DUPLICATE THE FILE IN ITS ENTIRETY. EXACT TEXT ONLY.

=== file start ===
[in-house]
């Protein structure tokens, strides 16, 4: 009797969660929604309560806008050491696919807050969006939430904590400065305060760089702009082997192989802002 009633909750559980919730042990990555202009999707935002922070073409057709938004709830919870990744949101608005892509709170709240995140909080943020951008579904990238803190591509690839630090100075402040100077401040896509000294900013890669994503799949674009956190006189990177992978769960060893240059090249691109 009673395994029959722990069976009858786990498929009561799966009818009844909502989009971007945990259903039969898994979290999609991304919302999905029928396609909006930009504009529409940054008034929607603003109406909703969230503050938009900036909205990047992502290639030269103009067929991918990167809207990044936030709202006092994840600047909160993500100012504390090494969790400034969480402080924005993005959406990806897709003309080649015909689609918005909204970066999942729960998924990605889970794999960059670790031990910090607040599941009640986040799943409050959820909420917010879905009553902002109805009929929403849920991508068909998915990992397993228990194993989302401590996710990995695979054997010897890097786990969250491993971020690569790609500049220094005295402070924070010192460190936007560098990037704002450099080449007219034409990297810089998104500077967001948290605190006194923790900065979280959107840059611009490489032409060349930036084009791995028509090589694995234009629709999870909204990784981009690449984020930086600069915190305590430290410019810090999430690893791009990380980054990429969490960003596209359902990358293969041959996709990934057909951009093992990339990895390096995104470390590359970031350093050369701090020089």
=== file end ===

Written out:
[in-house]
């Protein structure tokens, strides 16, 4: 009797969660929604309560806008050491696919807050969006939430904590400065305060760089702009082997192989802002 009633909750559980919730042990990555202009999707935002922070073409057709938004709830919870990744949101608005892509709170709240995140909080943020951008579904990238803190591509690839630090100075402040100077401040896509000294900013890669994503799949674009956190006189990177992978769960060893240059090249691109 009673395994029959722990069976009858786990498929009561799966009818009844909502989009971007945990259903039969898994979290999609991304919302999905029928396609909006930009504009529409940054008034929607603003109406909703969230503050938009900036909205990047992502290639030269103009067929991918990167809207990044936030709202006092994840600047909160993500100012504390090494969790400034969480402080924005993005959406990806897709003309080649015909689609918005909204970066999942729960998924990605889970794999960059670790031990910090607040599941009640986040799943409050959820909420917010879905009553902002109805009929929403849920991508068909998915990992397993228990194993989302401590996710990995695979054997010897890097786990969250491993971020690569790609500049220094005295402070924070010192460190936007560098990037704002450099080449007219034409990297810089998104500077967001948290605190006194923790900065979280959107840059611009490489032409060349930036084009791995028509090589694995234009629709999870909204990784981009690449984020930086600069915190305590430290410019810090999430690893791009990380980054990429969490960003596209359902990358293969041959996709990934057909951009093992990339990895390096995104470390590359970031350093050369701090020089």